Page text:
Midway through Arts Achievement Day this past week (March 25, 2009), word filtered out of the Vermont State House that Governor Douglas would veto a gay marriage bill if it landed on his desk.
Remembering back to the Civil Unions debates earlier this decade, I quickly realized that no amount of quality arts activity taking place in the State House would penetrate the wall of news that the Governor’s press conference would generate. Sure enough, in Thursday’s paper, I searched in vain for even one reference to the dozens of artists, students, advocates, and arts supporters who put on such a creative show at the State House a day earlier.
So…bowing to the inevitable, I have come to understand one key thing:
This year, one way or the other, it’s all going to be about gay marriage--or civil marriage if you prefer.
2009 is not going to be “the year that Vermont turned the economy around (or didn’t).” It won’t be “the year that the legislature finally passed (or didn’t) a motion picture incentive bill that offers a transferable tax credit to those making a film in Vermont.” It won’t be “the year that the legislature increased (or didn’t) the Arts Council’s state appropriation to a level that matches that of the National Endowment for the Arts.”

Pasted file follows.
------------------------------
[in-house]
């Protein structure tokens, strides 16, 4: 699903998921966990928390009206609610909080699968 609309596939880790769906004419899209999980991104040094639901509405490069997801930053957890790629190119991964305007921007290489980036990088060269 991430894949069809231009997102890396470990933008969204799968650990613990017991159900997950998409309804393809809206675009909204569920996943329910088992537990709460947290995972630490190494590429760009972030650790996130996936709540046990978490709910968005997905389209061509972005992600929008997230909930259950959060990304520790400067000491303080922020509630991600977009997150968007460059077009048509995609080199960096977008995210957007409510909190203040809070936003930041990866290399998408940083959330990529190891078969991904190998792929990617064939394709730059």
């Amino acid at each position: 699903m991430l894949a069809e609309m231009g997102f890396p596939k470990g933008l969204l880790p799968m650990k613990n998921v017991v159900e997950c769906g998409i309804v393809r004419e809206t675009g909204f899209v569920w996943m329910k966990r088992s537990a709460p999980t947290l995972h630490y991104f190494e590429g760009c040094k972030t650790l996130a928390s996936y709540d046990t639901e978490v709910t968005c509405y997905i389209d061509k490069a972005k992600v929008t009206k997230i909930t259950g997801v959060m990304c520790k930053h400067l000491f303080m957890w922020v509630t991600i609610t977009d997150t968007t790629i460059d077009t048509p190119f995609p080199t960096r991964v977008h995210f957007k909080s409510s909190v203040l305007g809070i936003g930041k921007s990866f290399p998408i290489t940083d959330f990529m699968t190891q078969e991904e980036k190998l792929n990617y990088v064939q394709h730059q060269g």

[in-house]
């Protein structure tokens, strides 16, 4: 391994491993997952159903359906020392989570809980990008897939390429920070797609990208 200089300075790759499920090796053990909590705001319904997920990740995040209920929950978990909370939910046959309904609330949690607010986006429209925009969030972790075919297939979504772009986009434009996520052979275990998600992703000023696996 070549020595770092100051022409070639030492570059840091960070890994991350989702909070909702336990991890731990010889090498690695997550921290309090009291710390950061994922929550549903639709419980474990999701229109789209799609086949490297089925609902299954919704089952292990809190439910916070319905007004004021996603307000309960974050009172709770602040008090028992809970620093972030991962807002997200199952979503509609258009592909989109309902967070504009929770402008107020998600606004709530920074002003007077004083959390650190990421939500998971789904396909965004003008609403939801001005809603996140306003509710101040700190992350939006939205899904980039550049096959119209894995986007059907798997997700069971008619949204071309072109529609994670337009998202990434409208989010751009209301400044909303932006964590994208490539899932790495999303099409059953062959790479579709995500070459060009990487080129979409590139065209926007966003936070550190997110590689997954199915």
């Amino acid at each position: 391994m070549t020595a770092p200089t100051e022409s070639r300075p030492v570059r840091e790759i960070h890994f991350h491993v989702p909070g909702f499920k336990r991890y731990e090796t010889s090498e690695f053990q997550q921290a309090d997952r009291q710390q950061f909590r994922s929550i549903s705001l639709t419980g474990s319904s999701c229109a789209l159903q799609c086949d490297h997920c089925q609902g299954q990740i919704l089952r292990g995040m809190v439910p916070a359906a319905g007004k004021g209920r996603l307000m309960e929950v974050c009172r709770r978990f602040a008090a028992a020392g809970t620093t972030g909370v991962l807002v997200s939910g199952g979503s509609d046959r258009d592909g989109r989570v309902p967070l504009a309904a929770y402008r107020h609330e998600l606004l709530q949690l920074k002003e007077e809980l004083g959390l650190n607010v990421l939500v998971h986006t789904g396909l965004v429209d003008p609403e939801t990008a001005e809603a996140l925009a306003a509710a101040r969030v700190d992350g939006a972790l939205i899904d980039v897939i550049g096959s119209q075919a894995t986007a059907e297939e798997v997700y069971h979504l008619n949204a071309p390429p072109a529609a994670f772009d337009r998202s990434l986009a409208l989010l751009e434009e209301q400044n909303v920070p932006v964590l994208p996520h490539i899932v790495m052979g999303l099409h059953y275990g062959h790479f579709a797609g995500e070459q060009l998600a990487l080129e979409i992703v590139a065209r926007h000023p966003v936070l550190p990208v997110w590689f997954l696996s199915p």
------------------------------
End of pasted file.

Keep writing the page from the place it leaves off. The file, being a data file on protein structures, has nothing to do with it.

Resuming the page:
Nope. This is going to be “the year that gay marriage passed the Vermont House and was signed into law by the Governor (or wasn’t).”
I am forbidden by law to advocate for a particular position regarding pending legislation since I am the director of an independent 501(c)(3) organization that also serves as the official Vermont State Arts Agency. I am, however, allowed to offer fair and balanced opportunities to all people to educate themselves about issues of note.
Trust me, no matter how you feel about it, this is an issue of note.
Many of you have already made up your mind one way or the other on gay marriage. This post, however, is directed to those of you who have NOT made up your mind about whether you support or oppose gay marriage.
Go to the website for those advocating for traditional marriage: Take It To The People.
Then go to the website for those advocating for gay marriage rights: Freedom to Marry.
Still haven’t made up your mind? Go back and do it again, and yet again if you have to. I truly don’t care what your position ends up being. I just don’t want you or your children, grandchildren, or great-grandchildren to feel any regret that you didn’t take a position and communicate it to your legislators when you had the chance.
As to where I personally stand on this issue, feel free to draw your own conclusions.